Israeli security forces confronted Palestinian demonstrators marking "Nakba Day" on Sunday at one of the West Bank's most infamous checkpoints.
The Qalandia checkpoint and crossing is a massive security terminal built into Israel's concrete separation wall dividing Ramallah from Jerusalem and the southern West Bank, and is a frequent flashpoint for protests.
On Sunday, as simultaneous demonstrations throughout the region commemorated the 1948 displacement of 700,000 Palestinians during the creation of Israel, Israeli forces crossed the barrier into the Palestinian refugee camp of Qalandia and fired tear gas and rubber-coated steel bullets at hundreds of demonstrators who responded with stones in a day-long battle.
Palestinian medics evacuated dozens of people who succumbed to the heavy use of tear gas, including many in the nearby refugee camp not involved in the demonstrations.
"I have not seen this many casualties in one day since the Second Intifada," said Dr Sami Dar Nakhla, director of the field hospital. In total, more than eighty protesters received treatment, of which twenty were hospitalised - including three paramedics.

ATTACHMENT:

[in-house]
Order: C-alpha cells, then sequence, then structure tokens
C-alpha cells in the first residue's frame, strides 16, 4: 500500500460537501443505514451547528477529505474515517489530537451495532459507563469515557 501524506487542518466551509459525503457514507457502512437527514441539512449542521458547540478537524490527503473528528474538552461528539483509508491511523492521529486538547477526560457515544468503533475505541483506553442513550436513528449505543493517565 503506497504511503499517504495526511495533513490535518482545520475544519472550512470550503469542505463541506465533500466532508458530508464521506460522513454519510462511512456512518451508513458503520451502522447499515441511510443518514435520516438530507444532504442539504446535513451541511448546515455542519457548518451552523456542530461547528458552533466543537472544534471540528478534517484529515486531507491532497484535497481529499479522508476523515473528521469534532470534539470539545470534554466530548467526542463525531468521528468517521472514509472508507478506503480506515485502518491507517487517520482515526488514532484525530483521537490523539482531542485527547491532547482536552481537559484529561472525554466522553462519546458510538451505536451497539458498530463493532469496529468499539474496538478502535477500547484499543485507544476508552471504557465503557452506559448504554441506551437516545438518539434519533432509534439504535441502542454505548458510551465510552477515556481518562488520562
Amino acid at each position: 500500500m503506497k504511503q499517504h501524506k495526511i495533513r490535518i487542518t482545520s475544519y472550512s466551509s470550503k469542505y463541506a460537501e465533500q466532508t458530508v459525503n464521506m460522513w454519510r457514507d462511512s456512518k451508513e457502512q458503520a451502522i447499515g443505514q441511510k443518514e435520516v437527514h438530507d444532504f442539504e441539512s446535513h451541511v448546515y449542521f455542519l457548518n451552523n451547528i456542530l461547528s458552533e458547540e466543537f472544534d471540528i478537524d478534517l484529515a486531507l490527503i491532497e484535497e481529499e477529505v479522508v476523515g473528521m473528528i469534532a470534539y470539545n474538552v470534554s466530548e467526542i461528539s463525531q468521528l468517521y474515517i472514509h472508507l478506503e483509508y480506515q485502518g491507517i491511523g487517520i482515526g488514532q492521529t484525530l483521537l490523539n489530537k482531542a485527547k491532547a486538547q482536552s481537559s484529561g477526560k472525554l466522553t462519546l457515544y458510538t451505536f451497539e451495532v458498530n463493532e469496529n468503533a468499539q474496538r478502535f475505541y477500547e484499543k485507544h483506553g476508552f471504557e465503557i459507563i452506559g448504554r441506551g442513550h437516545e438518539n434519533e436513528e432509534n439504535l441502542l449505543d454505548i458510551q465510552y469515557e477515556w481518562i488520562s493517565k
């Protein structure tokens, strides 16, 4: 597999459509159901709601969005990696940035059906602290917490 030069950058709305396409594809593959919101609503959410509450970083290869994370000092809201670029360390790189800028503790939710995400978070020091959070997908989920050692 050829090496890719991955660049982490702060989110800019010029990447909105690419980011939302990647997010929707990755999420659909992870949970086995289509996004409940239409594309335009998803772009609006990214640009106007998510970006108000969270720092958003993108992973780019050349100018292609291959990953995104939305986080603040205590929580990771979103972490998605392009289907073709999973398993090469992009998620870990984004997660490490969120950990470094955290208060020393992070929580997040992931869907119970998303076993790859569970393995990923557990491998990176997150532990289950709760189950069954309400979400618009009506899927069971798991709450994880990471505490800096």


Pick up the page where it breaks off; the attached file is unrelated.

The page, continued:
Dr Dar Nakhla said he found evidence of the army using new and brutal forms of crowd control.
"This teargas is toxic, it is the first time I have seen it. It is causing fits, seizures and unconsciousness," he declared.
As many as 40 people were injured by rubber-coated steel bullets, according to reports, and there were numerous violent arrests.
In the late afternoon, undercover Israeli units dressed as Palestinian demonstrators - and at least one dressed as an elderly woman - turned on the crowd and made a series of dramatic arrests at gunpoint as Israeli troops advanced in an unsuccessful bid to end the protest.
Sunday's Nakba Day commemoration included protests elsewhere in the West Bank and Gaza, as well as in Palestinian refugee communities in neighbouring Syria, Lebanon, Jordan, and Egypt.